Spontaneous bacterial peritonitis is a bacterial infection of the ascitic fluid common in cirrhotic patients with ascites (Dahabra et al. 2022). Not surprisingly, there have been conflicting reports of long-term PPI use and SBP. In a retrospective study, PPIs were associated with an increased risk of SBP in cirrhotic patients compared to SBP in non-PPI cirrhotic patients (3.3% vs. 0.76%) (Dahabra et al. 2022). PPI use was also associated with a higher odds ratio of 4.24 indicating a higher risk of SBP with PPI use (Dahabra et al. 2022). Further, a 2.5% incidence risk of SBP was associated with PPI use, whereas a national study in Taiwan defined the incidence of SBP in cirrhotic patients of around 0.1% (Boustany 2023). However, Reiberger et al. found similar rates of SBP in PPI vs non-PPI groups (19% vs 17% p = 0.691) as well as no increase in odds ratio associated with PPI use (OR: 1.11 Cl 0.602–2.061 p = 0.731) (Mandorfer et al. 2014). Thus, the rate of SBP could be contributed to severity of disease and other complications rather than directly to PPI use. Also, size of study and lack of control for confounding factors are common limitations of studies (Mandorfer et al. 2014). Nevertheless, pneumonia and SBP are both thought to stem from the inhibition of gastric acid and subsequent bacterial overgrowth (Dahabra et al. 2022).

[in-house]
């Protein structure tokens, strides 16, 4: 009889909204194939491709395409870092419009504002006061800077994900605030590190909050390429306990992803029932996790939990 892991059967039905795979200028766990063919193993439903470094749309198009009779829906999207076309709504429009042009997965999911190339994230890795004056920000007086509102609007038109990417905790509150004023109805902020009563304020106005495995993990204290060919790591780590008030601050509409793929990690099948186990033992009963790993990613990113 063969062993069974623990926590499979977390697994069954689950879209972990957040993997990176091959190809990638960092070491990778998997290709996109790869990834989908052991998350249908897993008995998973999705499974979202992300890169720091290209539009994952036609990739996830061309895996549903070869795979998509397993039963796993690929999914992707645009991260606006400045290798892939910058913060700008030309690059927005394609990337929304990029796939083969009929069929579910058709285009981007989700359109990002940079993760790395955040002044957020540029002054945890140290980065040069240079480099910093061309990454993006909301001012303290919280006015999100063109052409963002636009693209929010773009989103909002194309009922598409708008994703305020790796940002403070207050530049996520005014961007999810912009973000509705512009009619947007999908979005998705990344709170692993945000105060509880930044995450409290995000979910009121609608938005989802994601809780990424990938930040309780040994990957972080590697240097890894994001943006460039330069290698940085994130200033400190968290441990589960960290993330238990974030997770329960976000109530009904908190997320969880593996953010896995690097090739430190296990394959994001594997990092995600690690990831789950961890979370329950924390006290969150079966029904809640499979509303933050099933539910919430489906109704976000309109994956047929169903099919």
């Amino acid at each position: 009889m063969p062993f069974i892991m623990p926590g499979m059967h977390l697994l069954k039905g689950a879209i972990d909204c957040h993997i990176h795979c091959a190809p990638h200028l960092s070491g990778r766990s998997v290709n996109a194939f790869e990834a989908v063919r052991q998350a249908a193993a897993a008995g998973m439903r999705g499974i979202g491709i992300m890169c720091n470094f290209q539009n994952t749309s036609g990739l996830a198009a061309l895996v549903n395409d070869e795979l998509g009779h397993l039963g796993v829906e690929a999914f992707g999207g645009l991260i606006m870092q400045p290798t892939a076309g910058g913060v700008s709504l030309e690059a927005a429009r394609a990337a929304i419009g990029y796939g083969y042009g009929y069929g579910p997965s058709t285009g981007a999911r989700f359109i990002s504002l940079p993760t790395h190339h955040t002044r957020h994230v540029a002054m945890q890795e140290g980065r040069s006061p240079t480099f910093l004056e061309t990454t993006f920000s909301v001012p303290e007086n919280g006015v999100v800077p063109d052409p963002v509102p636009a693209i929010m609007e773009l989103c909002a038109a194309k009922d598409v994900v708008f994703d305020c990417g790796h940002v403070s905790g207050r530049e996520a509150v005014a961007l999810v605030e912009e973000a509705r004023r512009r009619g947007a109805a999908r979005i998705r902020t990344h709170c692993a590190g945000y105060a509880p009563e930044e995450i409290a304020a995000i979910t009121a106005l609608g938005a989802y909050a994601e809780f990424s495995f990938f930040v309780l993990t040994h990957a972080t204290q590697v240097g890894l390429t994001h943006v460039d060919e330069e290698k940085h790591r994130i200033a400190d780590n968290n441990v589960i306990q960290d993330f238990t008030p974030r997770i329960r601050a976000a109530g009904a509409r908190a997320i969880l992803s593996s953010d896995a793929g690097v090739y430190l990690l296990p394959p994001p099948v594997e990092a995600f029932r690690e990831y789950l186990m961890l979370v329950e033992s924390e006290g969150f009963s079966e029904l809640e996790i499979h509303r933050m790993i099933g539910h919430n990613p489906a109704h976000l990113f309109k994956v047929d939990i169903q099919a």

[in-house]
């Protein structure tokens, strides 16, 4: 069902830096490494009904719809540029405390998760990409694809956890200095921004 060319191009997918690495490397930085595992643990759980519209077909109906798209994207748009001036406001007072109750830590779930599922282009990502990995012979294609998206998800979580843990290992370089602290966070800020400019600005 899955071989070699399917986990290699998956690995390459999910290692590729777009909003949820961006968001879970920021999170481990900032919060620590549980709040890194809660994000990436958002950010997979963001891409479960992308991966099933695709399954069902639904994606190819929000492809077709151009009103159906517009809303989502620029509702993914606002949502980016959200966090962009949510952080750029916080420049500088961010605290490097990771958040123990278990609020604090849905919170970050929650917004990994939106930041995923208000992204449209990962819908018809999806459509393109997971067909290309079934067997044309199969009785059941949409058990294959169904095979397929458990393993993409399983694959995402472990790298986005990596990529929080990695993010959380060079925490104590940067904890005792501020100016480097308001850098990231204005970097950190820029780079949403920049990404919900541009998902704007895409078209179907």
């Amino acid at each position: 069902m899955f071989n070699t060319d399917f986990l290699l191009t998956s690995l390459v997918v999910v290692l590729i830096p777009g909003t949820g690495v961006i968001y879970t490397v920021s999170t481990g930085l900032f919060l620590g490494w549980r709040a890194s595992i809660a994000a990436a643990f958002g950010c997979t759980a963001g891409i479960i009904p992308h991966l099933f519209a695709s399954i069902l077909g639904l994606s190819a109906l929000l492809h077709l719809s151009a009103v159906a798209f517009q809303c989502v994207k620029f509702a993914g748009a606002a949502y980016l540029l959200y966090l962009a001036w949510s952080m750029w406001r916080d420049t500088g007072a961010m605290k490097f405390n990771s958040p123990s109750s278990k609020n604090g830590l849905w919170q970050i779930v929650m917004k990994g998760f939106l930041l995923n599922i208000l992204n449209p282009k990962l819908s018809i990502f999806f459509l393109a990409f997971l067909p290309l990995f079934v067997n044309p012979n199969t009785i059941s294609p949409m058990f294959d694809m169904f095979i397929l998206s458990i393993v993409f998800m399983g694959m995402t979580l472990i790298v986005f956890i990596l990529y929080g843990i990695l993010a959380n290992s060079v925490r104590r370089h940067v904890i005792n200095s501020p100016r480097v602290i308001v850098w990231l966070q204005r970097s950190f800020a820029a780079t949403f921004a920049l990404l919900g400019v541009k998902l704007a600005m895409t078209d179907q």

Impact of PPI use in inflammatory bowel disease patients